I doubt the rest of the continent has been watching this postseason through precisely that prism, but we are ever-reluctant to remove our Howie Rose-colored glasses. Everybody else’s obvious angle, that the Chicago Cubs have won a pennant for the first time since 1945, can further be folded into our parochial view that not only do they have the honor of succeeding the 2015 Mets, but they have a chance to do what only one baseball team has ever done: get knocked out by the Mets one postseason, go all the way the next.

Everywhere else you’ll hear about 1908. We know the real feat the Cubs are after is one accomplished solely to date by the 1970 Orioles, the last team to have fully learned its lesson twelve months after the Mets took them to school. If the Cubs do indeed win their first world championship in 108 years, perhaps they can thank the Mets for toughening them up.

They probably won’t, but injecting a tenuous Metsian backstory into Cubfest ’16 guarantees us a proprietary interest in what’s going on. Then again, it shouldn’t take much to suck a (lower-case) catholic baseball fan into the upcoming World Series. If you like glimpsing at something you’ve never seen before, how can you not like the Cubs-Indians matchup that lies ahead? If you like a sure historic thing, how can you not salivate at the prospect of cashing in a winning ticket no matter who comes out on top? If you remember that the Mets compiled a combined 7-3 record over the two World Series teams in 2016, how can you not believe that on some vague level we have already proven our championship timber?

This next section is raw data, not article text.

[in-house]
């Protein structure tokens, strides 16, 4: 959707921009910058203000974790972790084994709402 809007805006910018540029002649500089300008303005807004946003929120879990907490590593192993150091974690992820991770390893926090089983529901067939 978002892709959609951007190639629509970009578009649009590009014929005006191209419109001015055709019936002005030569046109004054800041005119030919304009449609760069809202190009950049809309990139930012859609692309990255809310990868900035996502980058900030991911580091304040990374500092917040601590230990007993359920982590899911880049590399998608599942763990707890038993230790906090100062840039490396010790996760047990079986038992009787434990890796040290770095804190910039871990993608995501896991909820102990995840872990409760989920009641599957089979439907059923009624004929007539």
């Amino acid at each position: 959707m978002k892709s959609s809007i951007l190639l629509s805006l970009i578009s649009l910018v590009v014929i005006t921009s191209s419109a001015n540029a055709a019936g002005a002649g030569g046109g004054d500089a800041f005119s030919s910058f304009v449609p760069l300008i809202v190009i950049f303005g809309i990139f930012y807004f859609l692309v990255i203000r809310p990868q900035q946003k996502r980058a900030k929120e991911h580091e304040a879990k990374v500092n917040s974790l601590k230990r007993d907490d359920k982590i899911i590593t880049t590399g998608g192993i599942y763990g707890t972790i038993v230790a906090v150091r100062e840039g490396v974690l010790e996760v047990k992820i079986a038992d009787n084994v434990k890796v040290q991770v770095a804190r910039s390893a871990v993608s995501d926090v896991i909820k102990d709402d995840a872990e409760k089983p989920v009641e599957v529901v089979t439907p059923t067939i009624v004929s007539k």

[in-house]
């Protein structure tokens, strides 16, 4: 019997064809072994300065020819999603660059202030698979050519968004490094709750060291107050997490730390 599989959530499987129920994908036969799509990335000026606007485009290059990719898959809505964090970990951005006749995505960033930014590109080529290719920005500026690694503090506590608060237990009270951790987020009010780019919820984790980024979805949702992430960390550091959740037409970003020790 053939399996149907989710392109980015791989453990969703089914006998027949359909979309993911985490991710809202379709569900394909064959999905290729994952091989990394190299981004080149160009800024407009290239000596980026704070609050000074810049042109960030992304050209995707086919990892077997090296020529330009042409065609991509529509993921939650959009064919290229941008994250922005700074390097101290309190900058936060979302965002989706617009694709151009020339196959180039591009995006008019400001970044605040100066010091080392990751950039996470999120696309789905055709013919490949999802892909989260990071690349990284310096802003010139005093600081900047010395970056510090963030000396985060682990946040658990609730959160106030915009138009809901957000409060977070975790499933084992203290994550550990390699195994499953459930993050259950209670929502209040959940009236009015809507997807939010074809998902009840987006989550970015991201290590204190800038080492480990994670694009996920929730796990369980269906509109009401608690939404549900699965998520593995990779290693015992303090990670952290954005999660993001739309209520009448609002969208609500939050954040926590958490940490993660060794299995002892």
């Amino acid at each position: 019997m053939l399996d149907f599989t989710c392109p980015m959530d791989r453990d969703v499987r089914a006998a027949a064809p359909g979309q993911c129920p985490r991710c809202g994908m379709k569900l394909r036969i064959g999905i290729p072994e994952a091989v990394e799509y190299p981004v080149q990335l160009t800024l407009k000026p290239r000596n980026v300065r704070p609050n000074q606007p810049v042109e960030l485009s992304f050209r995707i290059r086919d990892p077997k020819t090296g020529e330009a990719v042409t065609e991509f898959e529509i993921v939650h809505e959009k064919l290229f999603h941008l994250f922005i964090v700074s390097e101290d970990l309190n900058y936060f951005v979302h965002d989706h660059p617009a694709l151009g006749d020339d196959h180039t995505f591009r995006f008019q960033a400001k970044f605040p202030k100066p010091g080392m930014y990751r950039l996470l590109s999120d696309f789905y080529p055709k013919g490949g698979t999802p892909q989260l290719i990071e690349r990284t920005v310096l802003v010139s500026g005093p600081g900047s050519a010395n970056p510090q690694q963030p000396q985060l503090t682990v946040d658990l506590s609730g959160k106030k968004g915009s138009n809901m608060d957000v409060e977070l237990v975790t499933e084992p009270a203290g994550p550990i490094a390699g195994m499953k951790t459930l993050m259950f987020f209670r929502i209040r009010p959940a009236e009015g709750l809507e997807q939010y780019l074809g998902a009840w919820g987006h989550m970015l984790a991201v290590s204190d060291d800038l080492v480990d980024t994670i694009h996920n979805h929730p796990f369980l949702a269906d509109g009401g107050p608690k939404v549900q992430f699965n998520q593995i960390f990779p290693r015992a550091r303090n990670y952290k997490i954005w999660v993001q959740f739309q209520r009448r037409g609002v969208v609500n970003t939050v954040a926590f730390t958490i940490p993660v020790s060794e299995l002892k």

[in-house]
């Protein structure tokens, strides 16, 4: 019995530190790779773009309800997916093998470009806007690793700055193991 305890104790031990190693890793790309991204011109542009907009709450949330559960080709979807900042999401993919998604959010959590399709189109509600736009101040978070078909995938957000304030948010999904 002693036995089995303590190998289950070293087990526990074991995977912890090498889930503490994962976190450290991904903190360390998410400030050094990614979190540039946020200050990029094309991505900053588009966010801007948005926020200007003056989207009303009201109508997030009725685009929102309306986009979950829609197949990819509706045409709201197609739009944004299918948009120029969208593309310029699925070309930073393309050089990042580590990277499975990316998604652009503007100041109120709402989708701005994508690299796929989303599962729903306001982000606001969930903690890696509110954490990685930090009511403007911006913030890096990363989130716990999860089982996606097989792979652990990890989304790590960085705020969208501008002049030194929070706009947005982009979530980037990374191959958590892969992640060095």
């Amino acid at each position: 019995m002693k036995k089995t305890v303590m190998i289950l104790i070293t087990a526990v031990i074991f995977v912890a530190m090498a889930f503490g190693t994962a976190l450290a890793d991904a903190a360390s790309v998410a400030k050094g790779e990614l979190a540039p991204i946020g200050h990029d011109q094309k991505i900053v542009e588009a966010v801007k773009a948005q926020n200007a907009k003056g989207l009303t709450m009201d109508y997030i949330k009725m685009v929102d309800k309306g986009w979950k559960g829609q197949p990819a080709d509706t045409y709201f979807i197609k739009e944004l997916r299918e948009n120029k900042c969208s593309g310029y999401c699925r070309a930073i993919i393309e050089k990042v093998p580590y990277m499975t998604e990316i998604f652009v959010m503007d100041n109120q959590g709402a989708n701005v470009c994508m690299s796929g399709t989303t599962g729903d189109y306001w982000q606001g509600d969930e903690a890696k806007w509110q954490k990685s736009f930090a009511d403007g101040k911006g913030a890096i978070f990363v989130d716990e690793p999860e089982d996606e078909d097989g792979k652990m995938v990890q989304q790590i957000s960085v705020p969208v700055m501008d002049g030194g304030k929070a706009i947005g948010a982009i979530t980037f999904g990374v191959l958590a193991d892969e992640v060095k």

Good luck scheduling a parade based on convenient cherrypicking, but it is fun to stay involved. Sorting out the emotions attached to the Not Since 1908 Cubs and the Not Since 1948 Indians should be fun anyway. Unless antipathy for Cleveland’s unfortunately enduring secondary logo gets the best of you or you hold some other private grudge toward the denizens of America’s North Coast, I don’t detect an obvious beef with the A.L. Champion Tribe. The Cubs, meanwhile, are as close as we have to an ancient if recurring rival, but I’m all out of Sheadenfreude where everything from 1969 to 1984 to 2015 and obscure points in between is concerned. “Ha-ha, you’re without the ultimate prize for 109 years!” doesn’t really carry much more punch than the 108-years version as long as we weren’t directly trampled over in service to the potential erasure of 1908.